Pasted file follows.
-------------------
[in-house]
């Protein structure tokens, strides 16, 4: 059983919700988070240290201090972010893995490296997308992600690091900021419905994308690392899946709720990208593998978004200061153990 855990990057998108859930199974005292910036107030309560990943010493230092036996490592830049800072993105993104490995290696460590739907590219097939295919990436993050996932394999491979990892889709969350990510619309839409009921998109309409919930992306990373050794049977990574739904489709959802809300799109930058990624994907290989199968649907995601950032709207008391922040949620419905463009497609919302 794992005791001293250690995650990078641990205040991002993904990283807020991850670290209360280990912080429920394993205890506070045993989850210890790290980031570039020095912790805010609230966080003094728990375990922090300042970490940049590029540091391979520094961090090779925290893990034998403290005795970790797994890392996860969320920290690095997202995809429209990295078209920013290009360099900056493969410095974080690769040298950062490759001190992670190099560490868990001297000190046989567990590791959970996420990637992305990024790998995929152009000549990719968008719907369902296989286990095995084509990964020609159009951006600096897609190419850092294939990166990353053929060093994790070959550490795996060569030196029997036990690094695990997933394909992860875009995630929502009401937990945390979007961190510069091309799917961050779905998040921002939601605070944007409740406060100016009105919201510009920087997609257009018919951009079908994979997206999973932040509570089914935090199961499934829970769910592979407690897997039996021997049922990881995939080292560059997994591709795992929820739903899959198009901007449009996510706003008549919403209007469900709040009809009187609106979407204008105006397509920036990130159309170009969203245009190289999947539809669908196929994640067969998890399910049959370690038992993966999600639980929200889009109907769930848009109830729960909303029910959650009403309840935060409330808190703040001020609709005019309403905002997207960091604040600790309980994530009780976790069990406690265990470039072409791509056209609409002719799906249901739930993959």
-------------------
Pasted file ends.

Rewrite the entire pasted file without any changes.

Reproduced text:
[in-house]
């Protein structure tokens, strides 16, 4: 059983919700988070240290201090972010893995490296997308992600690091900021419905994308690392899946709720990208593998978004200061153990 855990990057998108859930199974005292910036107030309560990943010493230092036996490592830049800072993105993104490995290696460590739907590219097939295919990436993050996932394999491979990892889709969350990510619309839409009921998109309409919930992306990373050794049977990574739904489709959802809300799109930058990624994907290989199968649907995601950032709207008391922040949620419905463009497609919302 794992005791001293250690995650990078641990205040991002993904990283807020991850670290209360280990912080429920394993205890506070045993989850210890790290980031570039020095912790805010609230966080003094728990375990922090300042970490940049590029540091391979520094961090090779925290893990034998403290005795970790797994890392996860969320920290690095997202995809429209990295078209920013290009360099900056493969410095974080690769040298950062490759001190992670190099560490868990001297000190046989567990590791959970996420990637992305990024790998995929152009000549990719968008719907369902296989286990095995084509990964020609159009951006600096897609190419850092294939990166990353053929060093994790070959550490795996060569030196029997036990690094695990997933394909992860875009995630929502009401937990945390979007961190510069091309799917961050779905998040921002939601605070944007409740406060100016009105919201510009920087997609257009018919951009079908994979997206999973932040509570089914935090199961499934829970769910592979407690897997039996021997049922990881995939080292560059997994591709795992929820739903899959198009901007449009996510706003008549919403209007469900709040009809009187609106979407204008105006397509920036990130159309170009969203245009190289999947539809669908196929994640067969998890399910049959370690038992993966999600639980929200889009109907769930848009109830729960909303029910959650009403309840935060409330808190703040001020609709005019309403905002997207960091604040600790309980994530009780976790069990406690265990470039072409791509056209609409002719799906249901739930993959």